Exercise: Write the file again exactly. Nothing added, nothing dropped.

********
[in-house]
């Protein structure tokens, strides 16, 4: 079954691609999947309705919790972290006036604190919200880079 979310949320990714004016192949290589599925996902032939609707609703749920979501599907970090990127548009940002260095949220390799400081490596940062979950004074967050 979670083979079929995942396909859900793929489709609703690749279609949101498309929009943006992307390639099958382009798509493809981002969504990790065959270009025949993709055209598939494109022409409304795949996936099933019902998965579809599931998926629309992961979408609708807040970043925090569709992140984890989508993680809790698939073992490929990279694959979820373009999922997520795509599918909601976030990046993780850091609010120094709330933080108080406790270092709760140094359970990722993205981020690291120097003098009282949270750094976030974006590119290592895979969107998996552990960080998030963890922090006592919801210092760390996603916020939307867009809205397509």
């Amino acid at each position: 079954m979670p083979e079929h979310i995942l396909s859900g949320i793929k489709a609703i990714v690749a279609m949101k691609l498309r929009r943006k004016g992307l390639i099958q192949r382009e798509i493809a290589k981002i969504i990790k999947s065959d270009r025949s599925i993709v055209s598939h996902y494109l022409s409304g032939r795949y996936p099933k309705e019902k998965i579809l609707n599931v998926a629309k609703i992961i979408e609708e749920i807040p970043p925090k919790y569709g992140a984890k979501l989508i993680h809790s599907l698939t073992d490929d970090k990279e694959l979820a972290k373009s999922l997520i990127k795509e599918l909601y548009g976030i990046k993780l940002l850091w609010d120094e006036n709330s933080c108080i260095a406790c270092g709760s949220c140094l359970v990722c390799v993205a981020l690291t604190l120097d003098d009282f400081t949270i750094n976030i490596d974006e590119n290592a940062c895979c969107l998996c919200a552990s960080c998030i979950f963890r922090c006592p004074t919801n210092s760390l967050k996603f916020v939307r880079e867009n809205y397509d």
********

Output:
[in-house]
């Protein structure tokens, strides 16, 4: 079954691609999947309705919790972290006036604190919200880079 979310949320990714004016192949290589599925996902032939609707609703749920979501599907970090990127548009940002260095949220390799400081490596940062979950004074967050 979670083979079929995942396909859900793929489709609703690749279609949101498309929009943006992307390639099958382009798509493809981002969504990790065959270009025949993709055209598939494109022409409304795949996936099933019902998965579809599931998926629309992961979408609708807040970043925090569709992140984890989508993680809790698939073992490929990279694959979820373009999922997520795509599918909601976030990046993780850091609010120094709330933080108080406790270092709760140094359970990722993205981020690291120097003098009282949270750094976030974006590119290592895979969107998996552990960080998030963890922090006592919801210092760390996603916020939307867009809205397509």
């Amino acid at each position: 079954m979670p083979e079929h979310i995942l396909s859900g949320i793929k489709a609703i990714v690749a279609m949101k691609l498309r929009r943006k004016g992307l390639i099958q192949r382009e798509i493809a290589k981002i969504i990790k999947s065959d270009r025949s599925i993709v055209s598939h996902y494109l022409s409304g032939r795949y996936p099933k309705e019902k998965i579809l609707n599931v998926a629309k609703i992961i979408e609708e749920i807040p970043p925090k919790y569709g992140a984890k979501l989508i993680h809790s599907l698939t073992d490929d970090k990279e694959l979820a972290k373009s999922l997520i990127k795509e599918l909601y548009g976030i990046k993780l940002l850091w609010d120094e006036n709330s933080c108080i260095a406790c270092g709760s949220c140094l359970v990722c390799v993205a981020l690291t604190l120097d003098d009282f400081t949270i750094n976030i490596d974006e590119n290592a940062c895979c969107l998996c919200a552990s960080c998030i979950f963890r922090c006592p004074t919801n210092s760390l967050k996603f916020v939307r880079e867009n809205y397509d």